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Auburn offensive coordinator Rhett Lashlee defends week one performance, game plan

Auburn wide receiver Marcus Davis, No. 80, gets tackled behind the line of scrimmage against Clemson Saturday, Sept. 3, 2016 at Jordan-Hare Stadium.
Auburn wide receiver Marcus Davis, No. 80, gets tackled behind the line of scrimmage against Clemson Saturday, Sept. 3, 2016 at Jordan-Hare Stadium. mniziolek@ledger-enquirer.com

Offensive coordinator Rhett Lashlee isn’t ready to bury the now abandoned three quarterback system Auburn used Saturday night against Clemson.

“I think you take about four plays out and there was a lot of good things,” Lashlee said during his weekly press conference Wednesday night.

Lashlee counted the team’s three turnovers and Sean White missing a wide-open Chandler Cox in the end zone as plays he would like back, but didn’t find fault with how the game was called.

“I think the plan was good,” Lashlee said.

Lashlee defended the team’s overall production in the third and fourth quarter saying 48 plays for 250 yards is a “pretty good half against anybody.”

The main issue in the second half was Auburn’s ineffectiveness in the red zone

“The first half was unacceptable for what we do here at Auburn,” Lashlee said. “We had five drives and four were three and out. That's not acceptable. The second half, we had seven drives and six of them went into their territory because we were moving the ball, had a little more tempo going.”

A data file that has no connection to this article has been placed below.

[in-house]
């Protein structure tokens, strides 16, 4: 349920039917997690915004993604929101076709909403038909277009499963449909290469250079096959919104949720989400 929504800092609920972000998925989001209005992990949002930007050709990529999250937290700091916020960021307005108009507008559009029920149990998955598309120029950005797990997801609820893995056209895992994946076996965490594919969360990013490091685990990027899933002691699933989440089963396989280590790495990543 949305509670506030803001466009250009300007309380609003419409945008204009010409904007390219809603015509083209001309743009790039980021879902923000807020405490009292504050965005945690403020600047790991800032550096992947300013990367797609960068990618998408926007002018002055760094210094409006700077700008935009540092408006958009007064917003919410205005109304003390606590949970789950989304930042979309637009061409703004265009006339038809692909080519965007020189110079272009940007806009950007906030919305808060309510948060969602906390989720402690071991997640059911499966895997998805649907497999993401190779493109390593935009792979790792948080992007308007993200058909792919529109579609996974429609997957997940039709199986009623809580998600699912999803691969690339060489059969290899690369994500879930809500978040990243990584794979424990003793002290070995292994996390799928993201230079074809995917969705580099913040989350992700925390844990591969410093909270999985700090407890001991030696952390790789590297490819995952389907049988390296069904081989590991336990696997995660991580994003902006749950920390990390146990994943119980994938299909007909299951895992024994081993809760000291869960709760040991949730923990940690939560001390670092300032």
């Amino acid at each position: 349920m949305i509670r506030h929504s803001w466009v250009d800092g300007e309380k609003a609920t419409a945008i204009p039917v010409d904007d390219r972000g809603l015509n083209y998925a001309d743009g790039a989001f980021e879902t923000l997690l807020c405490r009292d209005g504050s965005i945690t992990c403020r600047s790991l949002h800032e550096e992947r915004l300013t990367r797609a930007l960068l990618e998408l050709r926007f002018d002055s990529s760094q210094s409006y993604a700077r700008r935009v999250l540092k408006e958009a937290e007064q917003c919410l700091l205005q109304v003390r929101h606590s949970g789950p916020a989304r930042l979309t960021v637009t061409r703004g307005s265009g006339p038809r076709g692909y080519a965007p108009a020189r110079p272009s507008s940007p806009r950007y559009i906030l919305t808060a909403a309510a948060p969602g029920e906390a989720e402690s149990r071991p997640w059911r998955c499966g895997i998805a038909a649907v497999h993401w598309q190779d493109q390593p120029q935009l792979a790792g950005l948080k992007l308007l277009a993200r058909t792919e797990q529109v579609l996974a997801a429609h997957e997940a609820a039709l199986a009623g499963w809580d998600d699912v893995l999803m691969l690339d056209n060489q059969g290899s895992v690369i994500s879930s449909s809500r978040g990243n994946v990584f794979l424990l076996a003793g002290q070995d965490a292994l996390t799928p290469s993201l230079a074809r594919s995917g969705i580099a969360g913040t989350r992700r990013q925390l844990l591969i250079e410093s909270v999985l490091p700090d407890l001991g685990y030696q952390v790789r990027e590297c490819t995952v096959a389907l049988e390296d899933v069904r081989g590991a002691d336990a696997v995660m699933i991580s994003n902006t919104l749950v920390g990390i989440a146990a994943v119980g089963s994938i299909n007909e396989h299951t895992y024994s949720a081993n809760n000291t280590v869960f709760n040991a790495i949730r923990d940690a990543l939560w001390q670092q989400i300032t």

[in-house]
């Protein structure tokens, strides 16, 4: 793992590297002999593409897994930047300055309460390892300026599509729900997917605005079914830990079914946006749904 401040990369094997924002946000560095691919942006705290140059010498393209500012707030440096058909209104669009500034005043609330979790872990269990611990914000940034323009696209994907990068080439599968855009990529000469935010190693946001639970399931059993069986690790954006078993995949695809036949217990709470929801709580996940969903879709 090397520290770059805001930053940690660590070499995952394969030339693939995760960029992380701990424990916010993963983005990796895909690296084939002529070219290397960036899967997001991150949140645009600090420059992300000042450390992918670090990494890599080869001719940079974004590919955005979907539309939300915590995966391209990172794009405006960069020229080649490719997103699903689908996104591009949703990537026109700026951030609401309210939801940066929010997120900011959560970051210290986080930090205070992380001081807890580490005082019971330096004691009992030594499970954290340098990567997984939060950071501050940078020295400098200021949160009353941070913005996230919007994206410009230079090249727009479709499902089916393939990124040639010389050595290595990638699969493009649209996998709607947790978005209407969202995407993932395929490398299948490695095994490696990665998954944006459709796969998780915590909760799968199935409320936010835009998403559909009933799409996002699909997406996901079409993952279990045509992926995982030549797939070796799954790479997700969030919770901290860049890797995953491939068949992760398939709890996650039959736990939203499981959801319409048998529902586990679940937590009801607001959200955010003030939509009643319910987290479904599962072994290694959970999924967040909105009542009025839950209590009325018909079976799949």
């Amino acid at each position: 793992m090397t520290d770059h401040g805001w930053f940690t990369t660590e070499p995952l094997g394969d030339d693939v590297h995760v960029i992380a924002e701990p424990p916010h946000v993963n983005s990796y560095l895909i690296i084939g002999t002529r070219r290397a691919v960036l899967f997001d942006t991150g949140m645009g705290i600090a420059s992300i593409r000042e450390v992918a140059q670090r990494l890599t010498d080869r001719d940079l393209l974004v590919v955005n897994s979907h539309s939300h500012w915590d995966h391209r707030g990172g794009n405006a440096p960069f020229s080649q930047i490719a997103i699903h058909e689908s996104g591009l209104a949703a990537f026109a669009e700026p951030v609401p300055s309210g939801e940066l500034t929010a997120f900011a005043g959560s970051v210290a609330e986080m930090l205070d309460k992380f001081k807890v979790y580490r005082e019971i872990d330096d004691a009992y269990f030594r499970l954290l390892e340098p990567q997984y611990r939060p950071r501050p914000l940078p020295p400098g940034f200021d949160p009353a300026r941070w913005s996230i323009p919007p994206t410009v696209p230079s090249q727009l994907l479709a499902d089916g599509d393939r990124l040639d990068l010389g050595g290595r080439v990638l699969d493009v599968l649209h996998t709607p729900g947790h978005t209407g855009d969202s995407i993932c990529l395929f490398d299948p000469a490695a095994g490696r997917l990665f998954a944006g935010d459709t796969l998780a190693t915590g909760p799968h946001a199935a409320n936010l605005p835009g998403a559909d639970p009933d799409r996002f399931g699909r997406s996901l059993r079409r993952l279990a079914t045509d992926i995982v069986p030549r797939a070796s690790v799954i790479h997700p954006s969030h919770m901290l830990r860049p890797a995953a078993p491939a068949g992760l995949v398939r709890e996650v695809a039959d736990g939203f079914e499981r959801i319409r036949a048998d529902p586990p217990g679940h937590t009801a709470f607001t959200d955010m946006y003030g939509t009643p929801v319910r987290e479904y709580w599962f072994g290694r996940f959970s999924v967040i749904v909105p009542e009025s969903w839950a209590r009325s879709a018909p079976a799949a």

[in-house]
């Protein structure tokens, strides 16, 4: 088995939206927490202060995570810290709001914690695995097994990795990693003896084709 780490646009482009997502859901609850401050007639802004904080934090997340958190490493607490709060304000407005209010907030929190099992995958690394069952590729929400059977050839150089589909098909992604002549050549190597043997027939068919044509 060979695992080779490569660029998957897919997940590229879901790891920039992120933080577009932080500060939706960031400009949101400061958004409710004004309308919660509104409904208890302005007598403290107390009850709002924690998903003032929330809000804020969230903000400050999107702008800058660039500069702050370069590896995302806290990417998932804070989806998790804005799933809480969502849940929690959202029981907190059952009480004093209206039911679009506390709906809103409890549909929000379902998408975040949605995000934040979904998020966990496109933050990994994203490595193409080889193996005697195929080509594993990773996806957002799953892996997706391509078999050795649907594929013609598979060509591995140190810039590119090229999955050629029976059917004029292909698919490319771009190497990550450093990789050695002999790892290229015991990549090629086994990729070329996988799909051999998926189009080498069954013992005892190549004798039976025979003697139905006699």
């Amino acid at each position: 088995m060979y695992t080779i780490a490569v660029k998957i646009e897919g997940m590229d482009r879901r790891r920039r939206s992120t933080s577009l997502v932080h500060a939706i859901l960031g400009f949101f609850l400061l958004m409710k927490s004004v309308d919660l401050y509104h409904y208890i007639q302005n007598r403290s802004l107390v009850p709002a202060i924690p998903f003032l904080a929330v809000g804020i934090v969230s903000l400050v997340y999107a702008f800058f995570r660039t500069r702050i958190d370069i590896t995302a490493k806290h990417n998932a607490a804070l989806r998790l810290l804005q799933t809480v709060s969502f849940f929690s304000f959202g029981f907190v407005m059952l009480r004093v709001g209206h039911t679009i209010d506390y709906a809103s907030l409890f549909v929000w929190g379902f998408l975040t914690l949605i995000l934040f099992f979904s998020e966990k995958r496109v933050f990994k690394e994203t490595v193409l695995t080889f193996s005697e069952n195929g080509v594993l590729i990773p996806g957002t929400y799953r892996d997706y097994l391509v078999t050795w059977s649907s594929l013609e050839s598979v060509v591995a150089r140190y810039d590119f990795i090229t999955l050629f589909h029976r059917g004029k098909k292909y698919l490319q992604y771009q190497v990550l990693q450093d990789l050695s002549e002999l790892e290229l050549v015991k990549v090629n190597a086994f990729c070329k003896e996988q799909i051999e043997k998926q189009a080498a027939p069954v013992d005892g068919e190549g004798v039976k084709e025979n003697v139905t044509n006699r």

Lashlee was reluctant to make too much of starting quarterback Sean White’s performance noting that the sophomore only played 38 snaps.

White received mostly positive marks — only two of the grades wouldn’t have graded out negatively — with Lashlee noting the throw on the Florida native’s deep completion to Kyle Davis would have been better with stronger protection.

“The reason the ball was underthrown is that he kind of had to adjust in the pocket,” Lashlee said. “He got hit a little bit, so really it was a good job of him getting it there. And same thing on the one to Will Hastings. But when we have time to set our feet, we’ve got to be very efficient with those deep balls.”

Lashlee wasn’t even concerned about White’s accuracy despite the quarterback finishing the game 10 for 21 with an interception.

“You take away his one throw to Chandler, that was one thing I thought with all the guys, that accuracy was better,” Lashlee said. “When we threw the ball there wasn't a lot of inaccurate throws. We missed the one tight end throw but other than that, I thought he played well. His one interception was fourth and goal. You've got to throw it and you've got to try and force it in a tight window. They had pretty good coverage on the play.”

Auburn is preparing for an Arkansas State that has a recent history struggling against the past, but with seven returning starters Lashlee isn’t taking anything for granted.

“It depends on how they play us,” Lashlee said. “But if that’s what they’re giving us, we’ve got to be able to execute. It would be great to go out there and throw and catch the ball well. It would be great to go out and run the ball well… They’re going to make you earn everything. They’re not going to beat themselves on defense. So execution is at a premium.”